Section Icon

The Modern (Historical) Condition

Copied to clipboard!

Seeking an inversion of Leitner’s life, one would be hard pressed to do better than the case of Sayyid Ilahi Bakhsh Angrezabadi (1824–1892). Born into the third generation of a family residing in the small Bengali town of Angrezabad (also known as English Bazar), Angrezabadi is not known to have traveled farther than the immediate vicinity of his home. We do not have a photograph of him nor any detailed self-narrative or description regarding his life and ambitions. As a professional, he taught at the local district school, garnering respect as a man of knowledge within a small circle.

His life’s great work was a lengthy Persian work, largely forgotten, titled Khurshid-i Jahan-numa (The Sun that Displays the World). This work has only ever existed in a single manuscript copy, in the author’s own handwriting. The work’s sole assessment, made by a famous British administrator-scholar, was a brief review of certain parts that was published in 1895, shortly after the author’s death. It surmised that the author was a diligent scholar, but the work was largely valueless repetition. Only a small part that provided details on the area where the author had lived was deemed worthy to be published, a recommendation that was never implemented (Beveridge, “The Khurshid Jahan Numa of Sayyad Ilahi Bakhsh al-Husaini Angrezabadi,” 227).

A later work by one of Angrezabadi’s former students mentions the author had had a library of more than a thousand volumes and that his rooms were decorated with his own copies of Arabic script epigraphy found on buildings in the local region, a former capital of Muslim rulers in Bengal. After his death, his heirs sold the sole copy of the Khurshid-i Jahan-numa, which eventually ended up in the National Library of India in Kolkata. Angrezabadi’s remaining scholarly possessions were destroyed during the great Assam earthquake of 1897 (Khan, Memoirs of Gaur and Pandua, 185).

Untraveled and unheralded, Angrezabadi is nevertheless a worthy competitor for European orientalists who were treated as celebrities in the nineteenth century. This judgment follows from the extraordinary richness of the Khurshid-i Jahan-numa, a work concerned to provide the history and geography of the known world. The work’s form follows a pattern available in Persian for centuries, a characteristic responsible for the negative orientalist judgment that it was nothing but repetition of older sources. However, Angrezabadi successfully uses the flexible, accordion-like structure of the old form to absorb knowledge made available to him from his ability to read English.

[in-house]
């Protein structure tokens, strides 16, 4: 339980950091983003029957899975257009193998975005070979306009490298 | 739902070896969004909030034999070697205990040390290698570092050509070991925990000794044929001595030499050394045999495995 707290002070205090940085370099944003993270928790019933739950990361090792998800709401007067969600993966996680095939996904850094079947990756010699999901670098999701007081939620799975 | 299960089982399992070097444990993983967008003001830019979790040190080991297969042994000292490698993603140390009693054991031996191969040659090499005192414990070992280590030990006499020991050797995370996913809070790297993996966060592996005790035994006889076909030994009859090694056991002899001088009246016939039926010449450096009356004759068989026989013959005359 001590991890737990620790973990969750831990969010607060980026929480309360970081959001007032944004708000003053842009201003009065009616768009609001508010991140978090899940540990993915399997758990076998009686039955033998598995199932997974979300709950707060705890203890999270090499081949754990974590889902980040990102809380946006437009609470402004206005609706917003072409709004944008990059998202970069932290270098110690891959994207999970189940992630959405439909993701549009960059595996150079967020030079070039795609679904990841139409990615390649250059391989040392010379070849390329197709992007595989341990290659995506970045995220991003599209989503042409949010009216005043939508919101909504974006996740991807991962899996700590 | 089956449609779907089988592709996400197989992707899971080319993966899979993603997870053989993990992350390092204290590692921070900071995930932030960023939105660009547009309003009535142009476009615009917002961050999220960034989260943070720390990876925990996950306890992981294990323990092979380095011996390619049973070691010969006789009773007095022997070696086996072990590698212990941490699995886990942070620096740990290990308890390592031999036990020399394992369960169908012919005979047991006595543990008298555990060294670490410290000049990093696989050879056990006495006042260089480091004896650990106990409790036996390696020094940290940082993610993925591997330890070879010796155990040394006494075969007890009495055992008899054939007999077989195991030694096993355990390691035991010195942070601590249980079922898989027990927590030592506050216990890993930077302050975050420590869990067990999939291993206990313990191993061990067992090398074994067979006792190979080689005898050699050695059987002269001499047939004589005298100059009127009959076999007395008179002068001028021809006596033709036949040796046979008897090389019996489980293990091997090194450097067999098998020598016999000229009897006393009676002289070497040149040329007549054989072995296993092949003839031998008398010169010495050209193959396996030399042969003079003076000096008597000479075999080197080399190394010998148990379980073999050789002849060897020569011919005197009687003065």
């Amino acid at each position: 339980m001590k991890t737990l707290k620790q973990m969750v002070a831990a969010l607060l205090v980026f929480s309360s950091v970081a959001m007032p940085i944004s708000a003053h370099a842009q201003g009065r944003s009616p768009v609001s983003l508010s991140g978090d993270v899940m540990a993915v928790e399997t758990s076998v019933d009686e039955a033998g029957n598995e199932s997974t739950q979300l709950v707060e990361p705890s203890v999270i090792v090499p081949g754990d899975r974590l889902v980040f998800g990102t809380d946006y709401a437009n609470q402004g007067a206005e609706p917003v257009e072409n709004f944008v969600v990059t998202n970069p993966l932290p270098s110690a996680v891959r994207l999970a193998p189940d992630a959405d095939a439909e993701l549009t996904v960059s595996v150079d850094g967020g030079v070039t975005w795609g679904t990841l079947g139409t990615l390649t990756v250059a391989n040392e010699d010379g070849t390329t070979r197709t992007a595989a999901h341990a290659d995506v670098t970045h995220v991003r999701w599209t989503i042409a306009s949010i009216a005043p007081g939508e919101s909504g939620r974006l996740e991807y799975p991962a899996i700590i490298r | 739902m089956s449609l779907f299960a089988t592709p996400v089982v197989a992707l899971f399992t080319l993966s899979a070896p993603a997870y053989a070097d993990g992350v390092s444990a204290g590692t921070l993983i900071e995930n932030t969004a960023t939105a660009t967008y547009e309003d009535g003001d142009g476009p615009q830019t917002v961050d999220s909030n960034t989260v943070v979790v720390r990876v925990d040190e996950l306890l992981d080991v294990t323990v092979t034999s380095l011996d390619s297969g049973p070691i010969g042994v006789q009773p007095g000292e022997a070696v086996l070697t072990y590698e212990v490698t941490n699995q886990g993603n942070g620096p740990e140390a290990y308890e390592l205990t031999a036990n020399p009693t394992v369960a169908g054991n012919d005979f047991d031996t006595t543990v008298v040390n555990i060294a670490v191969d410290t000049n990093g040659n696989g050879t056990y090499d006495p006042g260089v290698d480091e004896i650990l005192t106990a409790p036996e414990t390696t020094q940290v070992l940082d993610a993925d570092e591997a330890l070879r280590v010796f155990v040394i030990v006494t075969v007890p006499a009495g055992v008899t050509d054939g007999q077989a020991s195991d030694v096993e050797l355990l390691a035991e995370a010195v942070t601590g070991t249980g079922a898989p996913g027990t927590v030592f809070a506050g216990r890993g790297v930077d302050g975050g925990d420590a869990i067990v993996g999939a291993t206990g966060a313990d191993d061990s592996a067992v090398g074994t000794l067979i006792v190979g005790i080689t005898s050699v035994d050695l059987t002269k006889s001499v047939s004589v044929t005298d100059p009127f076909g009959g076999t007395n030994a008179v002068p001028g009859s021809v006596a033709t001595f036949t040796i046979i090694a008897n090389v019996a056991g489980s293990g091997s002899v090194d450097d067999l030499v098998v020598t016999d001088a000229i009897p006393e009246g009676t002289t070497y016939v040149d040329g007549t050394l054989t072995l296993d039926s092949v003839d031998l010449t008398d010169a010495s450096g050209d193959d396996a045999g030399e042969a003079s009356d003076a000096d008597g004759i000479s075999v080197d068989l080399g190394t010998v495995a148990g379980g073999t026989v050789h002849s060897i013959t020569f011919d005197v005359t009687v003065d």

Leitner claimed that Islamic history was world history, properly understood as that of a single civilization. His execution of this claim in Sinin-i-Islam required him to place Muslims into this frame to objectify Islam for historical narration. Angrezabadi did the opposite. He deployed a “traditional” narrative form to combine the contents of both European and Islamic works available to him. The sheer volume of information and opinion provided in Angrezabadi’s work dwarfs the work of Leitner and other orientalists.

Calligraphic inlay in Arabic on a wall.

Tughra epigraphy from the region of Bengal where Angrezabadi resided.


Wikimedia, Sahabuddin Momin, 2016 (CC BY 4.0)

A Schoolteacher’s Knowledge

Today straddling the border between India and Bangladesh, Angrezabadi’s native region had both an old and a recent significance during his lifetime. For the old, it contained the cities of Pandua and Gaur (both cities have other names as well), capitals of the independent polities of Bengal headed by Muslim rulers circa 1350–1550 CE. These thriving kingdoms generated monumental architecture—including a shrine containing the footprint of Prophet Muhammad—that fell into ruins when political power shifted away from the region. In the second half of the seventeenth century, the region became a focal point for silk trade, with the presence of local merchants as well as the English East India Company, Dutch East India Company, and French East India Company. Angrezabad was born of this activity and today forms a municipality within the city of Malda in West Bengal, India.

Angrezabadi’s work is useful to see the complex interplay between form and content in modern historical narratives about Islam. The structure of the Khurshid-i Jahan-numa represents the operationalizing of a master trope in a manner we can observe in Persian chronicles from prior centuries. However, the work’s taxonomy of the known world would have been inconceivable before the period of European worldwide expansion. Sections that provide information on different parts of the world mix materials from European sources and works in Persian and Arabic. This creative combination of metaphor, citation, and empiricism reflects an epistemological situation particular to the world of a non-orientalist modern scholar in the nineteenth century.

Angrezabadi’s work is an early example of the indigenization and domestication of modern knowledge for non-European purposes [His] own marginality as a person is instructive as well since it provides a view into sociopolitical moorings of the way modern knowledge of Islamic history has been produced and valued.

While modern knowledge is a necessary precondition for Angrezabadi’s work, the general impact of the Khurshid-i Jahan-numa is utterly different from what one gets from scholarship issuing from the orientalist paradigm. Missing in Angrezabadi’s work, and absolutely determinative in the work of orientalists, is the effort to squeeze sources into molds palatable to contemporary academic as well as public audiences in European contexts. European forms compel specific types of reduction, exclusion, and objectification tied to understandings of temporal development and causality.

Angrezabadi’s work is an early example of the indigenization and domestication of modern knowledge for non-European purposes. Its obscurity signifies a path not taken, the exceptionality helping us to understand the paradigm that eventually became dominant. Angrezabadi’s own marginality is instructive as well since it provides a view into sociopolitical moorings of the way modern knowledge of Islamic history has been produced and valued.